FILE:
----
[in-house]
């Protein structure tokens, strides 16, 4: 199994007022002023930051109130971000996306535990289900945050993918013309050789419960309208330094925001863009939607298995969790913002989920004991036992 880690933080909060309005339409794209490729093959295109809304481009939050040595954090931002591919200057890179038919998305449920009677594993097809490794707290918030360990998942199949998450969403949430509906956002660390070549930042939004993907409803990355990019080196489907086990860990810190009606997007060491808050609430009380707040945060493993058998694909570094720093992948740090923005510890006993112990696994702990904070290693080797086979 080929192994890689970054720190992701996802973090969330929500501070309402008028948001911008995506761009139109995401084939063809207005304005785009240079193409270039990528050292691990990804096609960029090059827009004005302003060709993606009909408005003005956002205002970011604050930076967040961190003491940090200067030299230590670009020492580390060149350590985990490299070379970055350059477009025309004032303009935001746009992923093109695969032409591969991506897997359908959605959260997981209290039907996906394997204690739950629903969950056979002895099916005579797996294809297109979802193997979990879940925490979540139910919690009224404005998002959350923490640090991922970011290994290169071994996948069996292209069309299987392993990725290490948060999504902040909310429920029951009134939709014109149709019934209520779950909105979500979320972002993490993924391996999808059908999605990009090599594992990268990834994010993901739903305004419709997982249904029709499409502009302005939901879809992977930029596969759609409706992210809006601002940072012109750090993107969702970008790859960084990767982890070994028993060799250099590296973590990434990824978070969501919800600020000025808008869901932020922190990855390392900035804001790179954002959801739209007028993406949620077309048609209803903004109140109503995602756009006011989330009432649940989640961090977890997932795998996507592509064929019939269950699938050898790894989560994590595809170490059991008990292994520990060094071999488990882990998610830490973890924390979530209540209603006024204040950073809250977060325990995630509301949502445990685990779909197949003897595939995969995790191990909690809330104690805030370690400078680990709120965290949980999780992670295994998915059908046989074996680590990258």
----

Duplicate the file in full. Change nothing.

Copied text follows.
[in-house]
């Protein structure tokens, strides 16, 4: 199994007022002023930051109130971000996306535990289900945050993918013309050789419960309208330094925001863009939607298995969790913002989920004991036992 880690933080909060309005339409794209490729093959295109809304481009939050040595954090931002591919200057890179038919998305449920009677594993097809490794707290918030360990998942199949998450969403949430509906956002660390070549930042939004993907409803990355990019080196489907086990860990810190009606997007060491808050609430009380707040945060493993058998694909570094720093992948740090923005510890006993112990696994702990904070290693080797086979 080929192994890689970054720190992701996802973090969330929500501070309402008028948001911008995506761009139109995401084939063809207005304005785009240079193409270039990528050292691990990804096609960029090059827009004005302003060709993606009909408005003005956002205002970011604050930076967040961190003491940090200067030299230590670009020492580390060149350590985990490299070379970055350059477009025309004032303009935001746009992923093109695969032409591969991506897997359908959605959260997981209290039907996906394997204690739950629903969950056979002895099916005579797996294809297109979802193997979990879940925490979540139910919690009224404005998002959350923490640090991922970011290994290169071994996948069996292209069309299987392993990725290490948060999504902040909310429920029951009134939709014109149709019934209520779950909105979500979320972002993490993924391996999808059908999605990009090599594992990268990834994010993901739903305004419709997982249904029709499409502009302005939901879809992977930029596969759609409706992210809006601002940072012109750090993107969702970008790859960084990767982890070994028993060799250099590296973590990434990824978070969501919800600020000025808008869901932020922190990855390392900035804001790179954002959801739209007028993406949620077309048609209803903004109140109503995602756009006011989330009432649940989640961090977890997932795998996507592509064929019939269950699938050898790894989560994590595809170490059991008990292994520990060094071999488990882990998610830490973890924390979530209540209603006024204040950073809250977060325990995630509301949502445990685990779909197949003897595939995969995790191990909690809330104690805030370690400078680990709120965290949980999780992670295994998915059908046989074996680590990258």